Cities are inherently collective so it would make sense to define the urban forest as both private and public space; everything from city-owned greenbelts/parks to tree-lined streets. The trees on our lot contribute to the collective urban forest and help reduce (even if just a little bit) the urban heat island effect for the city and region. They directly benefit us by shading the house, lowering the electric bill, improving aesthetics/curb appeal, but also shade the sidewalk and street making it more comfortable and pleasant for pedestrians and bicyclists passing by. In a city, almost everything we do on or to our property impacts others, positively or negatively; it impacts our neighbors, our neighborhood and the city as a whole. We're all in this together so be good to your community- plant more trees! (*loose definition includes shade trees, smaller understory trees, fruit/nut trees, large shrubs (natural, not pruned into a lame, sad attempt at English formal gardens) vegetables, herbs, flowers= anything that captures sunlight and turns it into something beautiful/edible/beneficial through the process of photosynthesis)

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Caroline Homer almost 2 years ago

"Forest" describes a dynamic layered ecosystem characterized by trees as the dominant, essential feature but also including multiple distinct, vertical plant layers including the forest floor (soil and decomposed detritus from plants and wildlife), soft-stemmed herbaceous plants (grasses, ferns, mosses, flowers), woody low-growing shrubs, and understory vegetation (smaller trees, vines, larger shrubs) underneath a larger tree canopy. A forest provides shelter and habitat for all manner of life from the microbiota (bacteria, fungi) in the forest soil to animals, birds, insects and other invertebrates (worms, slugs, snails), reptiles (lizards, snakes) and amphibians (frogs, toads), even the occasional marsupial (opossums) and crustacean (pillbugs). Forests contain symbiotic relationships as well as food webs or chains. While trees can certainly exist outside a forest, a forest is not defined by trees alone. "Urban" describes a forest located within a city, which includes both public and private lands, man-made development and infrastructure, impacted by human social, political and economic systems.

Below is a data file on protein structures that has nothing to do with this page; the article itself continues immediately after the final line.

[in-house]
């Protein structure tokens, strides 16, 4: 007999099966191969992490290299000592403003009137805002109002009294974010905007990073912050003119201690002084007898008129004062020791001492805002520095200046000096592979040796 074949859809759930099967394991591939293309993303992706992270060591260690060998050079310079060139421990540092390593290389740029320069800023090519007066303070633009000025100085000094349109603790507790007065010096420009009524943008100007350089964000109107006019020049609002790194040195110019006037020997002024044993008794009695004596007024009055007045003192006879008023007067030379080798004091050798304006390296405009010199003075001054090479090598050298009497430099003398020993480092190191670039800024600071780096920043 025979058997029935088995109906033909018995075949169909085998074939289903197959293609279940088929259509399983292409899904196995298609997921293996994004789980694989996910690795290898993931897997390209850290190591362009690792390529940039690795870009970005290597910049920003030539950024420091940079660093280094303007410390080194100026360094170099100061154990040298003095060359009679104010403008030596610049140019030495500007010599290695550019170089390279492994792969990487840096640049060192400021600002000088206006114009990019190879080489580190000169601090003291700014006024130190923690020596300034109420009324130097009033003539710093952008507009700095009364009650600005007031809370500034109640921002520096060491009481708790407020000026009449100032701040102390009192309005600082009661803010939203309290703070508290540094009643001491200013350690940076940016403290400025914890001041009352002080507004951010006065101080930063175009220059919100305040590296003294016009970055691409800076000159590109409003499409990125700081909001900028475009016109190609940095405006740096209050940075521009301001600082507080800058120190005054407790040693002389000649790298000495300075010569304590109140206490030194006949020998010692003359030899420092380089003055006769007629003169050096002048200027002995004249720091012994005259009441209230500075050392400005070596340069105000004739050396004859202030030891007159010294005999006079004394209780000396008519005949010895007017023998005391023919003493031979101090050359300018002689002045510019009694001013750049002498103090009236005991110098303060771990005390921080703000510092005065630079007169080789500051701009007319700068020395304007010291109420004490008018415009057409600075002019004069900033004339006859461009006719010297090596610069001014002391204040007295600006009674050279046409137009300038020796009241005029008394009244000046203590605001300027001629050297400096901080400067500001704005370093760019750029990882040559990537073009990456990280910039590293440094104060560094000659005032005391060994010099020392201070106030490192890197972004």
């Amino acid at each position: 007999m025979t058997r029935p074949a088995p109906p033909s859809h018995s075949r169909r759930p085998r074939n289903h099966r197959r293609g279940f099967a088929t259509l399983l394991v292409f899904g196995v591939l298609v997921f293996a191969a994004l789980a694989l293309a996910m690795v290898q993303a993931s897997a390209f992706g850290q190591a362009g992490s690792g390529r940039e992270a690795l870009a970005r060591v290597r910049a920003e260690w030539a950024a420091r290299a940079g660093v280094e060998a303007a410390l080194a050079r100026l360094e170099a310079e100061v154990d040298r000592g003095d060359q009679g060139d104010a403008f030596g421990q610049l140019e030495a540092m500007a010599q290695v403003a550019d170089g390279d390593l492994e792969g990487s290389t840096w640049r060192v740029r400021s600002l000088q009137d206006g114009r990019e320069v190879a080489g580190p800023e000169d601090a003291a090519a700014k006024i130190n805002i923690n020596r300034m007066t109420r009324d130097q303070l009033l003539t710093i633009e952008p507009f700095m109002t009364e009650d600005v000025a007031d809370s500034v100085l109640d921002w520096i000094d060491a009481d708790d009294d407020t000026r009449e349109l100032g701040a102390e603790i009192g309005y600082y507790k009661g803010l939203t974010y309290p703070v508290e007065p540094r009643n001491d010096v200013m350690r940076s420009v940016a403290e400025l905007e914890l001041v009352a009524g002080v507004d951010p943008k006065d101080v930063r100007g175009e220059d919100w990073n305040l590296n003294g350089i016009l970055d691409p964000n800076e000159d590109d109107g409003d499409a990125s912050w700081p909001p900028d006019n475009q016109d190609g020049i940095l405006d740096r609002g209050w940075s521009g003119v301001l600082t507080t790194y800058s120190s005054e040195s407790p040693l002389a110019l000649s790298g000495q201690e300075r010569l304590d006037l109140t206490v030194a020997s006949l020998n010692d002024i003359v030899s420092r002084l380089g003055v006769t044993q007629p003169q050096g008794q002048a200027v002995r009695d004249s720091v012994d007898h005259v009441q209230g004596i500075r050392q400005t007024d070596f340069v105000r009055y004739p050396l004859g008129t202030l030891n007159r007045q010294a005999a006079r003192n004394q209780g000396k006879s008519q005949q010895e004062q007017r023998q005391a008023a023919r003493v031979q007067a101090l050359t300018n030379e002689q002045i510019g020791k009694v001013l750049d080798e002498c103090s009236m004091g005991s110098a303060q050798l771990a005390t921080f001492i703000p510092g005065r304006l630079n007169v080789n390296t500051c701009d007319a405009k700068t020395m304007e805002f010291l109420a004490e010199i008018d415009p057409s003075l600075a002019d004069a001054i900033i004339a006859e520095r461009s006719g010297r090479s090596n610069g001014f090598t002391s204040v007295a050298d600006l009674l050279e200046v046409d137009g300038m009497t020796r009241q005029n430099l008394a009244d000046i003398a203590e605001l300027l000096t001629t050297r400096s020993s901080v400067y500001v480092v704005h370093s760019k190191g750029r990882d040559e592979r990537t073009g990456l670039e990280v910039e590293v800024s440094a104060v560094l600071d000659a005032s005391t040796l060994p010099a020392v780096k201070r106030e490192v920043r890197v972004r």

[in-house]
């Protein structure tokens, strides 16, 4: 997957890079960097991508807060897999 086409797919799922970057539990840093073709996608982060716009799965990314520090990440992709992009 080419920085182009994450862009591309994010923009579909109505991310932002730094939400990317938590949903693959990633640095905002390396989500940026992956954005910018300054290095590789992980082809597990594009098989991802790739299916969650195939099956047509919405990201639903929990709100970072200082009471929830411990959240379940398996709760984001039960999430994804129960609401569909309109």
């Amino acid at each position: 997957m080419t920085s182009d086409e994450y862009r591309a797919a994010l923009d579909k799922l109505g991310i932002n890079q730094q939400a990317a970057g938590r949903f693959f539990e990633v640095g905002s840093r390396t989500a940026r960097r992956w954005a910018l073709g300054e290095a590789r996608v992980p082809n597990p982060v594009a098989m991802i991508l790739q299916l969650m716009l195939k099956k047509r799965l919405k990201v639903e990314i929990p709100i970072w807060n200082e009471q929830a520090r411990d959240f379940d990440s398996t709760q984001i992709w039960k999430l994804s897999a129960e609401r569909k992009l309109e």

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Heidi Johnson, Dr. almost 2 years ago

While I agree with everyone that trees are the most wonderful component of an urban forest, especially in a place that needs shade as much as Texas, I want to add my voice to those who mention other forms of vegetation. Austin is at the tail-end of the Great Plains, so grasslands are a part of our native ecology, too. Grasses are beautiful, hardy, carbon-absorbing, oxygen-producers that provide important food and habitat for many of our fellow creatures. I would love to see the waste spaces, like traffic medians and highway edges, planted with native grass mixes. So to me, the Urban Forest is the whole ecosystem within which we build our city, including woodlands, grasslands, riparian areas, rocky uplands. One of the best features of Austin is the variety of ecological regions we get to enjoy. I'd like to see our Urban Forest reflect and support them all, as appropriate. And I hope our planning will include all the other species that natively inhabit these ecosystems, too. We're not the only ones on the planet: we have a responsibility to make sure we make room for the rest.